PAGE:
If you're a kid or know a kid who is or wants to be an entrepreneur, you'll get a lot of inspiration out of today's interview. If you're an adult entrepreneur, you'll be surprised the lessons a 15-year-old can teach you! We recently caught up with Jason O'Neill, entrepreneur, author, and inventor and founder of Pencil Bugs. With all the talk of "today's youth" not having drive and ambition, we're always happy to see examples of just the opposite. And we see them all the time in young entrepreneurs like Jason.
Like so many who are bitten by the entrepreneurial bug early, Jason didn't come to entrepreneurship on purpose, but once he had a taste of it, he ran with it — in a big way. Read the interview below and see how a nine-year-old turned an idea into what promises to be a lifetime of entrepreneurial adventure!
You started Pencil Bugs at the age of 9. Did you go into the venture with the intention of making a business out of it? How did it progress?
I had no intention of starting a business at nine years old. It really happened by accident and by taking one step at a time. In 2005, my mom was making a product to sell at a craft fair. I wanted to help her and I thought that if I did, she would split the money with me. She said "no" and suggested I come up with my own idea. After a few trial and errors and drawing some designs on paper, Pencil Bugs were finally born. Pencil Bugs are colorful, bug-like hand crafted pencil toppers that fit on top of a #2 pencil and come packaged with their own Certificate of Authenticity. I made a small supply for the craft fair and they all sold out quickly. After that event, I knew it was a good idea and that I should keep going with it.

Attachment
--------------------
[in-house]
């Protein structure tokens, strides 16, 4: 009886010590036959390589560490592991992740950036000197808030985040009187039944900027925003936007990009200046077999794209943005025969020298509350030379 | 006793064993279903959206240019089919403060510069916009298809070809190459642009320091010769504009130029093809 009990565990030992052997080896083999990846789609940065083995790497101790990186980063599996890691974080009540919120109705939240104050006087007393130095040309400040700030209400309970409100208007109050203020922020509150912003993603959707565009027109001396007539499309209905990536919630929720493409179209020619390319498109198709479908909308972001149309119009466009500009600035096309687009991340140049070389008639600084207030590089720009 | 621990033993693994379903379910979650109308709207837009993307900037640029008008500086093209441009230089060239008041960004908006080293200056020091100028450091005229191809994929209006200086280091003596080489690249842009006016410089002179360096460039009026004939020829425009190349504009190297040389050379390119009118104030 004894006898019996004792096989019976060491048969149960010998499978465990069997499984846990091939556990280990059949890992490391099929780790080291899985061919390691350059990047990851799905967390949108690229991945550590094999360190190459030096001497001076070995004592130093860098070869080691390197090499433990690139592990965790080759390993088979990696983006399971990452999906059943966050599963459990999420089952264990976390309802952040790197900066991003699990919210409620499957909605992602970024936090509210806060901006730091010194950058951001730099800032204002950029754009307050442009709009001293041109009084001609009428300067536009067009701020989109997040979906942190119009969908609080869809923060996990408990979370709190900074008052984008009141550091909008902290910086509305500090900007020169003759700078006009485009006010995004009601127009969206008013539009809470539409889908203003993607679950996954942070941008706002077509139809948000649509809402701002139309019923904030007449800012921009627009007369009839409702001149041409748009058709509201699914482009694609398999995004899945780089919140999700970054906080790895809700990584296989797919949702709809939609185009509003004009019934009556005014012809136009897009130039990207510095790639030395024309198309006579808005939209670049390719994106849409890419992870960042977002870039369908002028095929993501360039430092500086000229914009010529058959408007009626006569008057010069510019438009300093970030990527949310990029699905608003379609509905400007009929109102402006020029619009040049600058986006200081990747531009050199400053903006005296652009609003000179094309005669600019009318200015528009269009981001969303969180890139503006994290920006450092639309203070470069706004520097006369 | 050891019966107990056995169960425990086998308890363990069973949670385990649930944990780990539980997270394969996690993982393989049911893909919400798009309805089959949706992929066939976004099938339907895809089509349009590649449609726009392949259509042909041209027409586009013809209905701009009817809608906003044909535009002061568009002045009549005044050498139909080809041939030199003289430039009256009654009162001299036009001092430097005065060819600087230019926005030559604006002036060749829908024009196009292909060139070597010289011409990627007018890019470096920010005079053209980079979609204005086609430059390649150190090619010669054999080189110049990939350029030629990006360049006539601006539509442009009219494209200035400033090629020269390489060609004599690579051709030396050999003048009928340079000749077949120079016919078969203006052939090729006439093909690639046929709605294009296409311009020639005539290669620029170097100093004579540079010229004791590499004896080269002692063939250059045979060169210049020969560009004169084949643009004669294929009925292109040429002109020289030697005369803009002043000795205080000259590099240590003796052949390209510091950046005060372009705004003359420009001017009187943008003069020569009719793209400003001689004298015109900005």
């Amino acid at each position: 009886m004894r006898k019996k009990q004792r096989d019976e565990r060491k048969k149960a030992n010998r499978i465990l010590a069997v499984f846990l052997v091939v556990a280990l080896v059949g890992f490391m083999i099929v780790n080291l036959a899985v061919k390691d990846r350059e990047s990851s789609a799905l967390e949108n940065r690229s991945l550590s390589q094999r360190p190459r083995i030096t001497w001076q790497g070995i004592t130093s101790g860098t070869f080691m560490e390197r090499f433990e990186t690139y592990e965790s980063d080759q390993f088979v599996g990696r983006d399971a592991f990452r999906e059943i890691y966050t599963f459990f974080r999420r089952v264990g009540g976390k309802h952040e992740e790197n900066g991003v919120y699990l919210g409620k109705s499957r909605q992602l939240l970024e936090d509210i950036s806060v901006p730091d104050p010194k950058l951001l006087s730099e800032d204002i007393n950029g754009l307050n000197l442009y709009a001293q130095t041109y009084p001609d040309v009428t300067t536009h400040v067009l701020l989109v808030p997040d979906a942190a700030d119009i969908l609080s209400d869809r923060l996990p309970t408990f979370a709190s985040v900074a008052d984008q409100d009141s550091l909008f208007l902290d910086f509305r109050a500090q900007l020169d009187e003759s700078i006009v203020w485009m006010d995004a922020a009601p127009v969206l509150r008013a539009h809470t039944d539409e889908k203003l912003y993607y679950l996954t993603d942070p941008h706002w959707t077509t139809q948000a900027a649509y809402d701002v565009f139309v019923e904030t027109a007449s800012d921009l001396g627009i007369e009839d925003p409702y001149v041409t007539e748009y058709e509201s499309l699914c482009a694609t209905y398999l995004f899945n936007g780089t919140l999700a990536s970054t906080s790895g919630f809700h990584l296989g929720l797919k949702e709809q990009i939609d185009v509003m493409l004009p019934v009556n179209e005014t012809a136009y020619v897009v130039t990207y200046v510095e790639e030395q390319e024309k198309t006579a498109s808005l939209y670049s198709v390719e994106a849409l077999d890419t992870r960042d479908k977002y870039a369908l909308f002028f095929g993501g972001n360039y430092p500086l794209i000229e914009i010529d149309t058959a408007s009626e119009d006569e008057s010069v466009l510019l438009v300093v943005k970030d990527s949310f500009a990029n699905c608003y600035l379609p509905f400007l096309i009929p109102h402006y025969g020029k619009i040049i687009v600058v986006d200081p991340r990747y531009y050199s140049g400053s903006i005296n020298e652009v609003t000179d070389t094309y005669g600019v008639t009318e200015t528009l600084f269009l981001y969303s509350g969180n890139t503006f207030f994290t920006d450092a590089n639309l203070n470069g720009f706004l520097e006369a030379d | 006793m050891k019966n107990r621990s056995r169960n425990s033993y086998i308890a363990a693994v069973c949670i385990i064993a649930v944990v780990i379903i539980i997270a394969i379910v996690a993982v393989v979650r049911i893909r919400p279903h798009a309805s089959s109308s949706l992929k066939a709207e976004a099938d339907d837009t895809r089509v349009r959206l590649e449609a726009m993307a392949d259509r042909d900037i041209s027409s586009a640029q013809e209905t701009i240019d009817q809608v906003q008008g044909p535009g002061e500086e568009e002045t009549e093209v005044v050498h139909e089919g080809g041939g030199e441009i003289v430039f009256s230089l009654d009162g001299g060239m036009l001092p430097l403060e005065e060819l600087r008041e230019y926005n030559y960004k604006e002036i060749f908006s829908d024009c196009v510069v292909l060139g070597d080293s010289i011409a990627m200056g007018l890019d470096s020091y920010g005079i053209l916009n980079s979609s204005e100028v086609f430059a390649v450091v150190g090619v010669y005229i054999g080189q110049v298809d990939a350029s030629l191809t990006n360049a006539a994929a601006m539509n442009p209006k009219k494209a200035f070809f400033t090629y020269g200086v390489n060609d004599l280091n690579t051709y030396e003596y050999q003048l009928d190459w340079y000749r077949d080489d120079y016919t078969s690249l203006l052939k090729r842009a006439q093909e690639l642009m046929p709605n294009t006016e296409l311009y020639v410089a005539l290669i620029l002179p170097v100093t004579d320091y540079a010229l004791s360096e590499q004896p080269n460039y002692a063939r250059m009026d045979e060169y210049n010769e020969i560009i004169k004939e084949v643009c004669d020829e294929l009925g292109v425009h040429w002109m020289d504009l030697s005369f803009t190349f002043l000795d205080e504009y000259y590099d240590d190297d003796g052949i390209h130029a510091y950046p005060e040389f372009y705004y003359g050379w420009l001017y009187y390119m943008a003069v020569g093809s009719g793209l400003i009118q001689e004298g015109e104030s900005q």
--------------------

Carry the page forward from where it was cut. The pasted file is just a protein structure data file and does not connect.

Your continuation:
What has been the biggest business challenge you've had to face, and how did you overcome it?
The biggest challenge is that I am a kid. Some people think that I am just some kid making a little craft. They don't always realize all that it takes or what goes into having a business. Probably the hardest thing is having my peers understand what I do.
Has your age ever been an advantage?
Aside from the fact, as I mentioned before, about not everyone understanding what you do, there are some legal issues that come with being a minor in business. But for the most part, being young has more advantages than disadvantages. We don't have to really worry about earning a living yet. We can take things slowly since we have lots of time to be adults. We have the opportunities to learn and experience things that most schools don't teach kids. Most people are really supportive of kids doing positive things, whatever that may be. And probably the biggest advantage of being a young entrepreneur is that there is less competition, although more and more kids are going this route. My entire business has been a learning experience for me, and everything that has happened is something that I probably wouldn't have gotten to experience if I were just going to school.
As a young entrepreneur, do you feel like you gave up any of what it means to be a kid? Would you do it all again?